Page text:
Smartphones Drive latest wave of cyber-bullying

Wow! What a headline!? At least that’s what a recent article in the Sydney Morning Herald claims.

Really? So if we just get rid of these smartphones, we can solve the whole problem of cyber-bullying right?

Of course not! (And in fairness the article itself doesn’t claim this.) But is there something in the premise? What is really causing cyber-bullying?

In the article based on some recent research into cyber-bullying, it is revealed that rarely do those people who engage in actual physical bullying transfer this aggression into cyber-bullying. A different type of person is likely to engage in cyber-bullying.

Victims of Cyber Bullying will often become withdrawn – image by http://www.flickr.com/people/wentongg/ used under Creative Commons – Attribution licence

But for us, the most interesting piece of the picture is only briefly mentioned in the article:

“It was also possible, she said, that teenagers might act impulsively online because they were remote from the distress caused by their behaviour. ”In cyberspace you don’t have the visual cues,” she said.”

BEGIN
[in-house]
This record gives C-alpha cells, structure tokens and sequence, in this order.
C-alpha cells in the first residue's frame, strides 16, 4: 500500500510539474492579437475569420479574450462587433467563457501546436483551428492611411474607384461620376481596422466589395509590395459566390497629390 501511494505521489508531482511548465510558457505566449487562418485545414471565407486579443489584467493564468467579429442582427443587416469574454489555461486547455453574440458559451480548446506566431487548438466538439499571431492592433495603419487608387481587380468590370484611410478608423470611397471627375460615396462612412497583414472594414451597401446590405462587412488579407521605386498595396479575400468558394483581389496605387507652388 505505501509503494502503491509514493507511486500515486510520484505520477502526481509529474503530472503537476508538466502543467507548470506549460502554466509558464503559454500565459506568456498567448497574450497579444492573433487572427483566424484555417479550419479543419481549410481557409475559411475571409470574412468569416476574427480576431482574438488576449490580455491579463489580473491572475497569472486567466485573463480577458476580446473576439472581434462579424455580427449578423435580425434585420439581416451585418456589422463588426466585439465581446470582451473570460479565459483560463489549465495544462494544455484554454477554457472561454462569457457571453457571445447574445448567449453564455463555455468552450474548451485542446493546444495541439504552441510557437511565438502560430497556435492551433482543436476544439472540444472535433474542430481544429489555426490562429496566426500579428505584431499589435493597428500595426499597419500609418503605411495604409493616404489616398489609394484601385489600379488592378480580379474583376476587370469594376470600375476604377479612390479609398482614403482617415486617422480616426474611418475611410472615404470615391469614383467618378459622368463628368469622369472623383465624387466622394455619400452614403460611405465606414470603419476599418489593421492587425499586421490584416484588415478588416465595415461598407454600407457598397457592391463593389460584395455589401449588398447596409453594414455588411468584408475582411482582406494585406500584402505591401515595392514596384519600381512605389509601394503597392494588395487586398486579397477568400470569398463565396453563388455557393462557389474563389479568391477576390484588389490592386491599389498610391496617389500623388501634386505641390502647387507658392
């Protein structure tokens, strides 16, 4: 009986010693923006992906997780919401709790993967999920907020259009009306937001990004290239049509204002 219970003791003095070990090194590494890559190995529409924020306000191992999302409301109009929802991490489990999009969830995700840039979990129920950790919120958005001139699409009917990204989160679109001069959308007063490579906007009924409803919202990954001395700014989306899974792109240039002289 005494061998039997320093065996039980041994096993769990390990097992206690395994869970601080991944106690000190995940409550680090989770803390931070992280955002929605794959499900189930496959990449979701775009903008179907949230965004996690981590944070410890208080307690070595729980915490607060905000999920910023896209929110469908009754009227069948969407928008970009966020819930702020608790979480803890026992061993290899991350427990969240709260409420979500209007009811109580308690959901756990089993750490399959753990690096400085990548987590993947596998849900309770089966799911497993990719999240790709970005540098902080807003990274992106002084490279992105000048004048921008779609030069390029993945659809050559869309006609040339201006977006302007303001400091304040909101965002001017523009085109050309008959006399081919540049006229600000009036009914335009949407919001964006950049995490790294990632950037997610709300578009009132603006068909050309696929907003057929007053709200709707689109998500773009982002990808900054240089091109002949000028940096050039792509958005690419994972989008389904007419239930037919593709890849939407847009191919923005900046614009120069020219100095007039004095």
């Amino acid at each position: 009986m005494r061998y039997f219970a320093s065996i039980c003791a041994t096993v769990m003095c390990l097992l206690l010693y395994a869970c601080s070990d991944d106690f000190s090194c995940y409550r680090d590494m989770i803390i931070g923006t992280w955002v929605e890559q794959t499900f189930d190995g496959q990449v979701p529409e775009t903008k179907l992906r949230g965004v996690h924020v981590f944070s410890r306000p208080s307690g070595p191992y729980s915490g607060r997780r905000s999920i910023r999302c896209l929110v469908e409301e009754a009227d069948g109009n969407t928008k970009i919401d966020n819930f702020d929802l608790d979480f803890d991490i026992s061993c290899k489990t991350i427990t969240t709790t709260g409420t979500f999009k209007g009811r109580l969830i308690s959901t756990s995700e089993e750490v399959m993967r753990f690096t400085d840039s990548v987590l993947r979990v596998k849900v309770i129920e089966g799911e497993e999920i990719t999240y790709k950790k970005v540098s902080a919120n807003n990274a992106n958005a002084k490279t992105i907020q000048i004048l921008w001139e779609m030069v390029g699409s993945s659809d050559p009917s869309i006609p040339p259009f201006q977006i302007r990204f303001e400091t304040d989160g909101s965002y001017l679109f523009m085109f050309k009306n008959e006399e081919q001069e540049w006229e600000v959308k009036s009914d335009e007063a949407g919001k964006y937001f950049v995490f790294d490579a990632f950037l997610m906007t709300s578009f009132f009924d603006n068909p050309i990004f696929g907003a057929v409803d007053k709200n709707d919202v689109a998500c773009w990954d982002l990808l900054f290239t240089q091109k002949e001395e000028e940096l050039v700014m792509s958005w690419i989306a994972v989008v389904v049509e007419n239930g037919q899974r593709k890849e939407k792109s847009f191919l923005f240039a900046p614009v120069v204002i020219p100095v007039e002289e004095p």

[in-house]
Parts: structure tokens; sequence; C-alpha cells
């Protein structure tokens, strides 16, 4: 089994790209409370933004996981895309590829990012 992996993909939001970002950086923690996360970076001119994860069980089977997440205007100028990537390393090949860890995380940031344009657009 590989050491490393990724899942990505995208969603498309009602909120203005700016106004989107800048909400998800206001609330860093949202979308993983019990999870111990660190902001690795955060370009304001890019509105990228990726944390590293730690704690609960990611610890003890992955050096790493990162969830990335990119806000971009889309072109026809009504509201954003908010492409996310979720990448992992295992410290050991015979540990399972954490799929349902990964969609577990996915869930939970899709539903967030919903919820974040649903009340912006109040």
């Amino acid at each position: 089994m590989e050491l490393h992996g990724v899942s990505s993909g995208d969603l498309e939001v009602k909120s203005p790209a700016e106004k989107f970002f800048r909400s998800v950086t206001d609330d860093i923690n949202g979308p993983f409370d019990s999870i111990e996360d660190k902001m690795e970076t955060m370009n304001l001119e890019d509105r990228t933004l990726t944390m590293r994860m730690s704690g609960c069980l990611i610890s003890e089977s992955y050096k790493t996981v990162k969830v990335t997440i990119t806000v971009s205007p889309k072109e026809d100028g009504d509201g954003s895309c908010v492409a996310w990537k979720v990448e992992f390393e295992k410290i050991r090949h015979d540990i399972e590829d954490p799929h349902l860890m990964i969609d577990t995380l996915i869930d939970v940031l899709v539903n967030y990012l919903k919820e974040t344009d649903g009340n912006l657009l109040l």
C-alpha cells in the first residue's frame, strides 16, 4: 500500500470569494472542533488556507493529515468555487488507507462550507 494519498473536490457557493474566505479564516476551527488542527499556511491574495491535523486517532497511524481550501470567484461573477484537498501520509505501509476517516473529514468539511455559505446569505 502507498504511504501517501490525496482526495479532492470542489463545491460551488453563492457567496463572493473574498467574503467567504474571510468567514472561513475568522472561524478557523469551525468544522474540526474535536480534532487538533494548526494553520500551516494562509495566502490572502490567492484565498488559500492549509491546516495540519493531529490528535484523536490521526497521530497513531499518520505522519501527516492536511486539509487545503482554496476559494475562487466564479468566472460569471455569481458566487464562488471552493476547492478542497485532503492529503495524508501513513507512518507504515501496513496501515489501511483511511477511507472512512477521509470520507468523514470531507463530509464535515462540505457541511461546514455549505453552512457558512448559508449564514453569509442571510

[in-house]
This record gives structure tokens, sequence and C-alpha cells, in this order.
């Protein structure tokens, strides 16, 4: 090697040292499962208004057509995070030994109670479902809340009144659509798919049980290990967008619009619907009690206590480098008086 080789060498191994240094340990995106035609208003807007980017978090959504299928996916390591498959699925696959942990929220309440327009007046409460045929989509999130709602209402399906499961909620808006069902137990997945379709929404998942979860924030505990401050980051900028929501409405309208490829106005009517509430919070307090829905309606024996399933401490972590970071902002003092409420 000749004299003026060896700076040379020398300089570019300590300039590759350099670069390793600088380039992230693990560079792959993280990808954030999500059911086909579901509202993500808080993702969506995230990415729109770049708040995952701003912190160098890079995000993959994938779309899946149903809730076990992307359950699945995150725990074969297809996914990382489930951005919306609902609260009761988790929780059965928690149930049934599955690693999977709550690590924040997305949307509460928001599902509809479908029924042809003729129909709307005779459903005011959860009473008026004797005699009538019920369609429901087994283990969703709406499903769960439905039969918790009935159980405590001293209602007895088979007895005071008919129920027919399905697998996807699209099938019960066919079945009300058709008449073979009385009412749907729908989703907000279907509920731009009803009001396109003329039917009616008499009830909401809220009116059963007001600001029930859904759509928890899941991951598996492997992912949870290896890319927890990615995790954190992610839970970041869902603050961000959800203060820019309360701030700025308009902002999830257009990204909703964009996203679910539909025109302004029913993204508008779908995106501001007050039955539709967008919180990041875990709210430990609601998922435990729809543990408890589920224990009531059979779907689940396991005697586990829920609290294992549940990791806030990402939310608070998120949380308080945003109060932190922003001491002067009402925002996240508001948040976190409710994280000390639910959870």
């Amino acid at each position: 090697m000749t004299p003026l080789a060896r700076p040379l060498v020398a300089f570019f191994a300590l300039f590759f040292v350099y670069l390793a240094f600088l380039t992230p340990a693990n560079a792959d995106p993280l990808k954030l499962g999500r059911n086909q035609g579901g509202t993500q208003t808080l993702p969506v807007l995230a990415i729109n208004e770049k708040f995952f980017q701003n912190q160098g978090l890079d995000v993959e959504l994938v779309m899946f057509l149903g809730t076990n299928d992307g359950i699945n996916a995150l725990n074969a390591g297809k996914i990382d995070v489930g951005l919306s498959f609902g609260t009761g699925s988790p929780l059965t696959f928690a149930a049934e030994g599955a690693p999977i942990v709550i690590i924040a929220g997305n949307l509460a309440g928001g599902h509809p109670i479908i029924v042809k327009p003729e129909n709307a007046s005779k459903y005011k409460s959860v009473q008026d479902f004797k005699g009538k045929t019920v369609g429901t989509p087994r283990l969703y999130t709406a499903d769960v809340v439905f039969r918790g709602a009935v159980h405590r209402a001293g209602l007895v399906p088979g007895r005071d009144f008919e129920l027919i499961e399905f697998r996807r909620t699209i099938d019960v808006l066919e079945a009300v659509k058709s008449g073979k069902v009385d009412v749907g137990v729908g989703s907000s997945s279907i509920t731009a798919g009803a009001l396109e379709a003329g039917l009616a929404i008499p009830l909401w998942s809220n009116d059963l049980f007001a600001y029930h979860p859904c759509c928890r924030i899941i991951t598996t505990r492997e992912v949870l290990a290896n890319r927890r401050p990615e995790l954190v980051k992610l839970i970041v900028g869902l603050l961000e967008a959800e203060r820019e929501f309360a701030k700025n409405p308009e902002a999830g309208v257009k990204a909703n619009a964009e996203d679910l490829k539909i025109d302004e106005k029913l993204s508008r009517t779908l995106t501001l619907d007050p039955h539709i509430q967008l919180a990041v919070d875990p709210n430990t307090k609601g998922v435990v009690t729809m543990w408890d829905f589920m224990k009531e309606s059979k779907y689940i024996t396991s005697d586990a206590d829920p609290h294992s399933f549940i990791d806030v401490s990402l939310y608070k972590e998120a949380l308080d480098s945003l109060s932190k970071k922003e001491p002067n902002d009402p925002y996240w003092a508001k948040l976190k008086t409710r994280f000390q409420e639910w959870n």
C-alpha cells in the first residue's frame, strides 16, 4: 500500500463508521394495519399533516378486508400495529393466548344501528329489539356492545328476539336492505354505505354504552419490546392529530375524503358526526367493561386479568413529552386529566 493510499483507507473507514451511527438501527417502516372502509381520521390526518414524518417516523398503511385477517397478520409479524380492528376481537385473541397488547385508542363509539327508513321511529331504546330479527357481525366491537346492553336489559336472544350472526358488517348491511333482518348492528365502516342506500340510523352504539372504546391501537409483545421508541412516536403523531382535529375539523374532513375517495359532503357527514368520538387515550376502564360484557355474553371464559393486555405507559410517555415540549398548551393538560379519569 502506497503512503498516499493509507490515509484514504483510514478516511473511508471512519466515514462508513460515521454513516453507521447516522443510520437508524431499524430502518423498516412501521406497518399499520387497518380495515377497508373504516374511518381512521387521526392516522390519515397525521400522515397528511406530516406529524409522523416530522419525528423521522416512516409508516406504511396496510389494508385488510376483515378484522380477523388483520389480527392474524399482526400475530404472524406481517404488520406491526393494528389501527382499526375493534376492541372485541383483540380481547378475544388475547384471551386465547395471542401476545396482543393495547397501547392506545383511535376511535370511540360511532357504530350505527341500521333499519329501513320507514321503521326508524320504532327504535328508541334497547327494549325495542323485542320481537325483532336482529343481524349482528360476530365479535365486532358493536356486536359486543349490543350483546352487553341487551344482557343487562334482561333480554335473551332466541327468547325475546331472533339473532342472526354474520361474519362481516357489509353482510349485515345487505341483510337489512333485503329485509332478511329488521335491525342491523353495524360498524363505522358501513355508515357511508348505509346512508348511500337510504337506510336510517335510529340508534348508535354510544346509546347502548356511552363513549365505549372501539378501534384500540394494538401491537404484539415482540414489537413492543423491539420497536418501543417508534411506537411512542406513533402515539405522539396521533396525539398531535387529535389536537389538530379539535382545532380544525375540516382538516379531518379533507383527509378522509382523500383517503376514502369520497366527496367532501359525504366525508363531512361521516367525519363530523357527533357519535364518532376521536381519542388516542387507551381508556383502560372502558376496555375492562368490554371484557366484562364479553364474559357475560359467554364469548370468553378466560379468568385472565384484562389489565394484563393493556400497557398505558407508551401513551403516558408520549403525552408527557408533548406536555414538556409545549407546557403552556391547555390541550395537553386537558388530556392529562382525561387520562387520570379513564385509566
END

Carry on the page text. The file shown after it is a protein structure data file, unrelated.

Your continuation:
Here, the author hints at one of the cornerstones of cyber-bullying. In this scenario, the bully is removed from the context of the victim. They don’t see the pain and hurt that their actions cause. Once that tweet, or Facebook post, or SMS has been sent into cyber-space they no longer have a reference context. This is one of the reasons why people who engage in regular bullying aren’t always the same as those who are cyber bullies. There’s also clearly a different skill set involved. The regular bully will often rely on physical size and intimidation, however, the cyber savvy bully is likely to be far more comfortable with using technology to make their point.

There are a number of warning signs that might indicate the instance of cyber-bullying:

  • Withdrawal from regular friendships and activities
  • Difficulty sleeping
  • Falling performance at school
  • Negative self perception
  • Becoming agitated when receiving text messages or when using technology

Regular, open and honest communication with your children will help you detect any instances of cyber-bullying, and to seek assistance to prevent any further bullying.

So is the smartphone REALLY driving cyber-bullying? Of course not. We must recognise that our fallen nature takes advantage of the opportunities for cyber-bullying that this new technology provides us. As we engage with this new technology, it is important that we examine ourselves, and help our children to do the same so that our sinful nature does not pervert the use of this good technology.

Links 

>> Image by Wentongg – Creative Commons

>>a recent article in the Sydney Morning Herald

About Dave

Dave is passionate about the use of technology in education, and helping students to develop a biblical understanding of digital technology. Dave is currently teaching at Covenant Christian School.